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Digital Darkroom - Old Masters' Technique

You can use an old masters' technique on your landscapes to give them a bit more life and depth. This technique involves changing the hue of the foreground, midground and long distance areas. Simplisticly, the foreground area of the scene is given a bit more green, the mid-range a bit more red, and the distance objects more blue. The old masters did it in paint, but you can do it in your digital darkroom.

This technique is fairly simple to accomplish in Photoshop or Paint Shop. You just select the area you want to change (I usually do it with a fairly wide feather - say 30 pixels) and then just bring up the channel mixer to alter the hue.

Monastery Building 1

The original image taken on Mt Athos in Greece. The exposure of the foreground is not satisfactory because I wanted to get the exposure of the monastery buildings right. So the first task is to select the foreground and lighten it off a little.

Monastery Building 2

Now that the foreground has been adjusted with a levels adjustment, you can look at what areas to select for your colour adjustment.

Note that in this image and the one below, I have left the right hand third of the image as the original to give you a better idea of how the technique works.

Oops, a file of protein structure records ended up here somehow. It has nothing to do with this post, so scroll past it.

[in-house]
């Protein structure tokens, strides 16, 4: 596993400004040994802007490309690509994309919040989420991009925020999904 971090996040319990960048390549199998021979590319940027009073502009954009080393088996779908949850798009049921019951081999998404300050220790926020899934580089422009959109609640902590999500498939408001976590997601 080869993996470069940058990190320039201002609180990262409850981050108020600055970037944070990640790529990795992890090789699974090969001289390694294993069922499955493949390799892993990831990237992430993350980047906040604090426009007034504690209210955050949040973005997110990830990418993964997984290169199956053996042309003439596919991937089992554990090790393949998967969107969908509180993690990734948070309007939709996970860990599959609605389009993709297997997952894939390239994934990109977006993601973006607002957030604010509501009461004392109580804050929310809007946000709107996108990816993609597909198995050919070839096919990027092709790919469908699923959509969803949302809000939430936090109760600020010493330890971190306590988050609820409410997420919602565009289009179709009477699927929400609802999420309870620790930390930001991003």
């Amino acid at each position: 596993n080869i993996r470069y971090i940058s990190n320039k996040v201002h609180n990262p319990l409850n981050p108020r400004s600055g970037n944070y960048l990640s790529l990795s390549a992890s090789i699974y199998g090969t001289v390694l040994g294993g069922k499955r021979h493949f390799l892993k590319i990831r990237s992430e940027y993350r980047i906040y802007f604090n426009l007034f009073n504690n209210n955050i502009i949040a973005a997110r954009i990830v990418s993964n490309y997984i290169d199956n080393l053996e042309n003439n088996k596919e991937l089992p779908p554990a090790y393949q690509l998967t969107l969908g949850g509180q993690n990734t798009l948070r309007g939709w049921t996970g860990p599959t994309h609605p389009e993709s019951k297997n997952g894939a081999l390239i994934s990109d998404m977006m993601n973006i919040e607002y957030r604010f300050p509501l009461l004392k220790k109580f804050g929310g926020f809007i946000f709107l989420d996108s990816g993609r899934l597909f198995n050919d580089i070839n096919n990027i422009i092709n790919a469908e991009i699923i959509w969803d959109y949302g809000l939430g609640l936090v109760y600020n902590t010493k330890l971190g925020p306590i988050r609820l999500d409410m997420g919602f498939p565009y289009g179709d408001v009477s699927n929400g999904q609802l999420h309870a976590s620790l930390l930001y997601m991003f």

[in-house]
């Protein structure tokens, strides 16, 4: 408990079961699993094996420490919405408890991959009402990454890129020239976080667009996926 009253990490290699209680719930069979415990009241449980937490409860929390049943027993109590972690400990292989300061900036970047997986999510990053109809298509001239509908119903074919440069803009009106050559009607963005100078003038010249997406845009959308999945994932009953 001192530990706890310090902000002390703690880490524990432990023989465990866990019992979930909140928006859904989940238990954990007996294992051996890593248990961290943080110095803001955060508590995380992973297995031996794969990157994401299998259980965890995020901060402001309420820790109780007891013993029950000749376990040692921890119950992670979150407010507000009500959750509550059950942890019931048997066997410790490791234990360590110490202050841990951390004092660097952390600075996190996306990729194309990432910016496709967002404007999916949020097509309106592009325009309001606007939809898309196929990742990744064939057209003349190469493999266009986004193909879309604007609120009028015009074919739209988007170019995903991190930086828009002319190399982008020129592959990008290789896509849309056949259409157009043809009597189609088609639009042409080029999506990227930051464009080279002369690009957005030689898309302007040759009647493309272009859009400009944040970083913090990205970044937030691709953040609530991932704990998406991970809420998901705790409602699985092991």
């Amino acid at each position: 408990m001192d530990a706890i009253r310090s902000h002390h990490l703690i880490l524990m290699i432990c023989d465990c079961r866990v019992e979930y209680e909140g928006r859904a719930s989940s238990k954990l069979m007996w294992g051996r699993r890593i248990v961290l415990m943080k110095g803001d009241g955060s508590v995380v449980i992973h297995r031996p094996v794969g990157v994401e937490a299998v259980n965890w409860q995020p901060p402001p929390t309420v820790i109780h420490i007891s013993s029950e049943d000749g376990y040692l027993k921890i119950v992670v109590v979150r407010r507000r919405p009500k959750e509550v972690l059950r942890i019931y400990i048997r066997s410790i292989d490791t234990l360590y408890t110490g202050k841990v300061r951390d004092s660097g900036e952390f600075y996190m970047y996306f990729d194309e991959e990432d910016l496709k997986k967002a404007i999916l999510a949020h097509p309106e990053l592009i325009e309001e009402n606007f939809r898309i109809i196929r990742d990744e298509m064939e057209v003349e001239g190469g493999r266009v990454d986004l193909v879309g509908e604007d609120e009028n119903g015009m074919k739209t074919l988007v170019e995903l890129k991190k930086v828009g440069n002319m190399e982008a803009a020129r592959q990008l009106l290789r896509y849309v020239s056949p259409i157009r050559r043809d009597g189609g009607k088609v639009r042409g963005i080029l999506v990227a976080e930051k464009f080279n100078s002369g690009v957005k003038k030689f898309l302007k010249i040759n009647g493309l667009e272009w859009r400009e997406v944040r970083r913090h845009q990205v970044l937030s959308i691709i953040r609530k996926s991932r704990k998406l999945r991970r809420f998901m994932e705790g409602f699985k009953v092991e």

Monastery Building 3

In this image, the foreground was selected and, using the channel mixer, I selected the green channel and increased the green from 100 to 120. I then selected the mid-range area (the area around the monastery buildings) and increased the red in the red channel from 100 to 120. Then I selected the distant area and increased the blue in the blue channel. The blue works better if you are changing the colour of distant mountains, but what I have done with this scene will give you an idea of what the technique can achieve.

I hope you can see the increase in depth by comparing the left hand two thirds of the scene with the right (untouched) third.

When you try this technique, be subtle and play a little with the other colours in the channel mixer. Remember that the human brain is able to distinguish over two hundred shades of white, so don't be too dramatic in the changes you make. The idea is to experiment to see what suits your scene the best.

We can learn a lot from studying the techniques the old masters used, so next time you go to a library, why not get a Renaissance painting book rather than a photography book and try some of the techniques in your digital darkroom.

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